The decision to stick with a qHD resolution screen means that the PowerVR SGX540 GPU doesn’t have to work as hard to push out the graphics whilst maintaining an excellent overall visual experience for the user and the IPS panel allows for some excellent viewing angles.
The Optimus L9 is quite a speedy little device, the boot time is around the 20 second mark which includes the delightful startup sound(a pet peeve of mine). When you first sign in you will encounter an update session through the LG Application Manager which you cannot skip until it’s completed, an unfortunate start to your LG experience.
When scrolling through the home screens very little lag is encountered which is a nice surprise after I encountered a large amount of lag with the L7. It appears that the upgrade to a Dual-Core CPU as well as software optimisation has indeed done wonders for the Optimus L9. There are moments of lag once you begin to download a large amount of apps to the phone and also whilst the storage is in use i.e when downloading a new app while trying to surf the web.
Games and applications are quite decent at loading although there are moments when some higher end graphics on games will slow it down completely and appear to stall completely, the phone however appears to chug along in the back ground and eventually gets the job done, once the game or app is loaded into memory though they seem to run quite fluidly with no hiccups.
One barrier to the L9 is the on-board storage, 4GB is provided although in reality when you turn your phone on for the first time you will find only 2.18GB of available space. Once you begin to fill the on-board storage you will start to experience greater lag, happily when you clear a few apps this lag seems to disappear and happily the LG Optimus L9 also includes a microSD Card slot to allow you to move apps to SD Card although you will have to provide your own microSD Card.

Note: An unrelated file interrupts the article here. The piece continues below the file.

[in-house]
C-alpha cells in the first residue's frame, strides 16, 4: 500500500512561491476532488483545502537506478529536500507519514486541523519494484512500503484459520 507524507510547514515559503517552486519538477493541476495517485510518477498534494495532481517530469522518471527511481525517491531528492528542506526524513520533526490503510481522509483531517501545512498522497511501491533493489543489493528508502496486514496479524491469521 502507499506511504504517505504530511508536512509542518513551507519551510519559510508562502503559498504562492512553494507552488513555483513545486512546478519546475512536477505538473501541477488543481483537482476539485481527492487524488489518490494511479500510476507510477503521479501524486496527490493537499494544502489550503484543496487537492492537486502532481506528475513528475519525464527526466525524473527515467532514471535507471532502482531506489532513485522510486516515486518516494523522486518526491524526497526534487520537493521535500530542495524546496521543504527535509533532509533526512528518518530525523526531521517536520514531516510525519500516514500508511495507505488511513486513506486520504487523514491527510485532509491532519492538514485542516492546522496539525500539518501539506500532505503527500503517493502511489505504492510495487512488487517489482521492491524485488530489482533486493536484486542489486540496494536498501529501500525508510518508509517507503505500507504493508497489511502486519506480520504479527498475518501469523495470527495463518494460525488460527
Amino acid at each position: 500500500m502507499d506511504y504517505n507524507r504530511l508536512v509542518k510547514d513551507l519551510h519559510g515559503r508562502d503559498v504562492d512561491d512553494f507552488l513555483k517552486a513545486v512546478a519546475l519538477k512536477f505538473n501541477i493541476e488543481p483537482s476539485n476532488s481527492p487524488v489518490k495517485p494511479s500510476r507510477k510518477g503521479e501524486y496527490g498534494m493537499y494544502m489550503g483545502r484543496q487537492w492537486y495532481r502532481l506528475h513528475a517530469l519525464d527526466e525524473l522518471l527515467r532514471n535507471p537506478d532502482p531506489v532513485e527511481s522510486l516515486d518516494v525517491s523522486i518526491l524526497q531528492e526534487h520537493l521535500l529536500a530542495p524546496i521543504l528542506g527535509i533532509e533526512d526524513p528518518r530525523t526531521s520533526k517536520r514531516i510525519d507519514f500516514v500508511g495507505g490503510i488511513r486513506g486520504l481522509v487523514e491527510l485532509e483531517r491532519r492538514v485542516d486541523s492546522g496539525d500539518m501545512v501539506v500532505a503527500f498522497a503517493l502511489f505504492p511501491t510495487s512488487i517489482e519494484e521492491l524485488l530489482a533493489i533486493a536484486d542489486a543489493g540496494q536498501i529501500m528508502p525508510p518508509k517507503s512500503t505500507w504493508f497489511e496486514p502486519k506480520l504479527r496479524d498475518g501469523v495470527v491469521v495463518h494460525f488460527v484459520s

The rear camera on the Optimus L9, is an 8MP sensor which seems to deliver quite a crisp shot. The LG Camera software is packed with features including their voice activated shutter, simply say Cheese, Smile, Whisky, Kimchi or LG and the shutter will take the shot. Feature wise, LG has built Face Tracking into their focus selection software. LG has given 3 different modes of shot : Normal, Panorama or Continuous shot, Continuous shot delivers a 6-shot burst mode which to be quite honest delivers a pretty sub-par performance.
Still Shot Samples :
Video mode is available in Full HD 1080P capture which is pretty decent, as is the 720P capture. There are some effects you can add to videos that are found in the Android ICS update such as Big/Small Eyes, Big Nose as well as backgrounds like Space, Sunset and Disco. Video support is good enough for your everyday phone but it will not start to win you awards for video although the resultant video is more than good enough for YouTube
720P Video Sample :
The L9 comes with a front facing camera which works well for video conferencing and really, that’s all one should be asking of a front facing camera.
Sound on the Optimus L9, will not be cause for you to start throwing away any high-end audio gear you have but it won’t make you regret your purchase either. With a slightly muted sound the music through the external speakers come through with no problems and volume will be sufficiently high so that you aren’t ruining your hearing but aren’t being accused of waking the neighbours. Through a headset the volume sounds pretty ok, there are no issues with volume.
With all phones these days, I can pretty much guarantee that it will make phone calls, text and send the odd MMS when required. The L9 is no different, it has a good solid connection however it’s nothing to rave over, things such as the Wi-Fi hotspot work decently however I find I get faster downloads on the hotspot on my Nexus 4 than on the L9 which is more likely due to the L9 having only a HSDPA, 21 Mbps radio rather than the DC-HSDPA, 42 Mbps in the Nexus 4.
Bluetooth connects to headsets with no issues, I could quite comfortably have the L9 in my pocket with the headphones on and no drops in the link were experienced.
Wi-Fi is 802.11 b/g/n but not dual band, so no 5GHz connections here, I had no issues getting connected to and maintaining a connection with Wi-Fi routers at home or out and about at local coffee shops etc.
GPS picks up on the satellites with ease and maintains a connection, the L9 tracked my morning run very nicely and the corresponding output was pretty much in agreeance with other devices I’ve used. While you don’t have GLONASS support, A-GPS is present and I don’t think you’ll have any difficulties using the inbuilt Google Navigation either.